Royal Navy to tackle people smugglers in Mediterranean
A Royal Navy warship will take part in operations to target people smugglers in the Mediterranean sea, immigration minister James Brokenshire has said.
HMS Richmond will be deployed for two months to board and seize vessels off the coast of Libya, he said.
It will be the UK's contribution to an operation which is expected to be approved by the European Union.
Suspected traffickers will be taken to the nearest European port to be prosecuted in that country, he said.
BBC defence correspondent Jonathan Beale said the offer of the frigate, which will be officially made at an EU force conference on Wednesday, was a sign of a more aggressive response to the migrant crisis.
"However, Richmond would only operate in international waters - at least 12 miles off the Libyan coast," he said.
"That raises questions as to how effective this new phase of the mission will be."
Giving evidence to a Lords Home Affairs sub-committee, Mr Brokenshire said HMS Richmond would initially spend two months in the Mediterranean, with the possibility its deployment would be extended.
It is "appropriate to use military assets" because "we can't tolerate having crime on the shores of the EU", he said.
The frigate would be able to provide surveillance and reconnaissance over "vast areas", said the minister, assisting an Italian-led mission which had seen up to 4,400 people a day rescued from boats.
Prime Minister David Cameron's official spokeswoman said the European Council was expected to make a decision next month on whether, and when, to press ahead with operations to "board, search and seize" smugglers' boats on the high seas.
'No passenger service'
"We are effectively putting Richmond on the table so that if a subsequent decision is taken to get the operation kick-started, we would deploy it," she said.
Asked whether the ship would simply be ferrying migrants picked up from boats to Italy, the spokeswoman replied: "This is about boarding, searching and seizing smugglers' vessels. I don't think I have said once that it is a passenger carrying service, and it is not."
HMS Bulwark has already been involved in a search and rescue mission, saving the lives of migrants crammed into fishing boats and rubber dinghies as they made the perilous journey across the Mediterranean from Libya to Europe.
More recently a survey ship, HMS Enterprise, has been carrying out surveillance, identifying migrant flows and gaining information on the activities of the people smugglers.
Defence Secretary Michael Fallon said: "The Royal Navy has rescued thousands of people from peril but we've been clear we have to tackle the gangs behind this, which is why it's important the mission moves to the next phase."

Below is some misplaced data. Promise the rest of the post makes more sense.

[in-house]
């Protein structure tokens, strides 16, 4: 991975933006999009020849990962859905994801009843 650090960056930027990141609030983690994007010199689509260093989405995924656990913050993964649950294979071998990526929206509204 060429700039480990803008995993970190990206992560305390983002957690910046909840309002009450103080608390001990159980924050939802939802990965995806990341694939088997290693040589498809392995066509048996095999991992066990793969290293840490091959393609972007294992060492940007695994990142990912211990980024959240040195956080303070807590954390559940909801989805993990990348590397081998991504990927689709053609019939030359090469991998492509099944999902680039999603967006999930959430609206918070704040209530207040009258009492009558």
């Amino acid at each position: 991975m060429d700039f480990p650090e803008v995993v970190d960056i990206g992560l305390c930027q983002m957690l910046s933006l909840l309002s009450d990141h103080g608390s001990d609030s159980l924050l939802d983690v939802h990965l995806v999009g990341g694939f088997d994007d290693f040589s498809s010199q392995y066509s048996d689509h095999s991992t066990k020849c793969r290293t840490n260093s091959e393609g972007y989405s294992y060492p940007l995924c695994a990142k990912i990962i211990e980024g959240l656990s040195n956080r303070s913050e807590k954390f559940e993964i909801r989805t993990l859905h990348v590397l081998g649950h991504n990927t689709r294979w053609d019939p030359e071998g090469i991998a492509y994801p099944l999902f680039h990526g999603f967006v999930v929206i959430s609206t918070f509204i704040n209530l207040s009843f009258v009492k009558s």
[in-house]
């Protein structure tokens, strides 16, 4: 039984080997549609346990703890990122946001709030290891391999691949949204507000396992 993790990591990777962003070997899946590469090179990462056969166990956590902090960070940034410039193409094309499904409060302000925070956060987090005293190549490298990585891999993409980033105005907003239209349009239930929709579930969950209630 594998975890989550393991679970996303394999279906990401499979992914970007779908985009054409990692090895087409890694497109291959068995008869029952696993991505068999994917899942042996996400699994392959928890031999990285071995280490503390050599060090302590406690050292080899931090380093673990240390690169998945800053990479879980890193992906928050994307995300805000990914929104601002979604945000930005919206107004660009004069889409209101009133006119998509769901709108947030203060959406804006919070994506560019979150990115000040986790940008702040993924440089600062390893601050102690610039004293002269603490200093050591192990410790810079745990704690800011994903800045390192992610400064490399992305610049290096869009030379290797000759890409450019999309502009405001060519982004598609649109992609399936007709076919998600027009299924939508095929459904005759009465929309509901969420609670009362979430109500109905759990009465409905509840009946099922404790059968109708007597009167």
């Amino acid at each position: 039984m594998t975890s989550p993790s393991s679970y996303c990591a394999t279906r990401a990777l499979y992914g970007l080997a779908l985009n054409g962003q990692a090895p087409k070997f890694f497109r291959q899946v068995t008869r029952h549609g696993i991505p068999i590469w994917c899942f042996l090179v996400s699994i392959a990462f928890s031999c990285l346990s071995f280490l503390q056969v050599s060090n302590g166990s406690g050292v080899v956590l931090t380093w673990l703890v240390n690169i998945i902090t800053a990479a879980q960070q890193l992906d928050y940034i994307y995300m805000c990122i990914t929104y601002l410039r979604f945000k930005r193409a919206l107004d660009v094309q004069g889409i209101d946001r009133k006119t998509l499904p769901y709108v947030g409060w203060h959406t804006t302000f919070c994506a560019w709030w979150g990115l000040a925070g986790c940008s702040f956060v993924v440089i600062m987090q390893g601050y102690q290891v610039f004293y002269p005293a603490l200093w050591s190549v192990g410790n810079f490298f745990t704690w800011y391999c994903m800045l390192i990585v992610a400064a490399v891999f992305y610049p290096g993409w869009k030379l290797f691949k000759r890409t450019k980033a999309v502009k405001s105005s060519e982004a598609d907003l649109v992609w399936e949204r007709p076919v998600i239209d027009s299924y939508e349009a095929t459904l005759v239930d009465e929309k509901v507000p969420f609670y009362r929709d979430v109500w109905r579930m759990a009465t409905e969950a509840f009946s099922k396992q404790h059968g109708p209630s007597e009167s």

Royal Navy frigate HMS Richmond is a sophisticated warship which can be deployed to a wide range of roles.
- The Type 23 Duke Class frigate, based in Portsmouth, has a special surveillance system allowing her to cover vast areas
- She carries 185 personnel and a Lynx helicopter, and is fitted with an anti-ship missile capable of striking targets more than 80 miles (128 km) away
- HMS Richmond was previously used to help combat piracy off the Somalia coast and to safeguard Britain's maritime trade routes in the South Atlantic
- She was built at Swan Hunter on the Tyne and was launched in 1993, and can travel at a top speed of 28 knots
Europe has been struggling to deal with a huge influx of refugees - most are fleeing the conflict in Syria but large numbers are also escaping from violence and poverty in Afghanistan, Eritrea and Kosovo.
In the latest developments, Hungary has closed its border with Serbia by building a new razor-wire fence.
Several other countries have tightened their border controls, including Germany, Austria and the Netherlands.
The vast of majority of Syrian refugees have fled to neighbouring countries such as Turkey, Lebanon and Jordan.
On Monday, Prime Minister David Cameron visited refugee camps in Lebanon and Jordan, and pledged more aid money to help those countries deal with the surge.
He said a failure to boost spending for such camps would mean many more people would try to reach Europe.
The UK has agreed to resettle 20,000 Syrian refugees over the next five years but the prime minister has come under pressure to do more.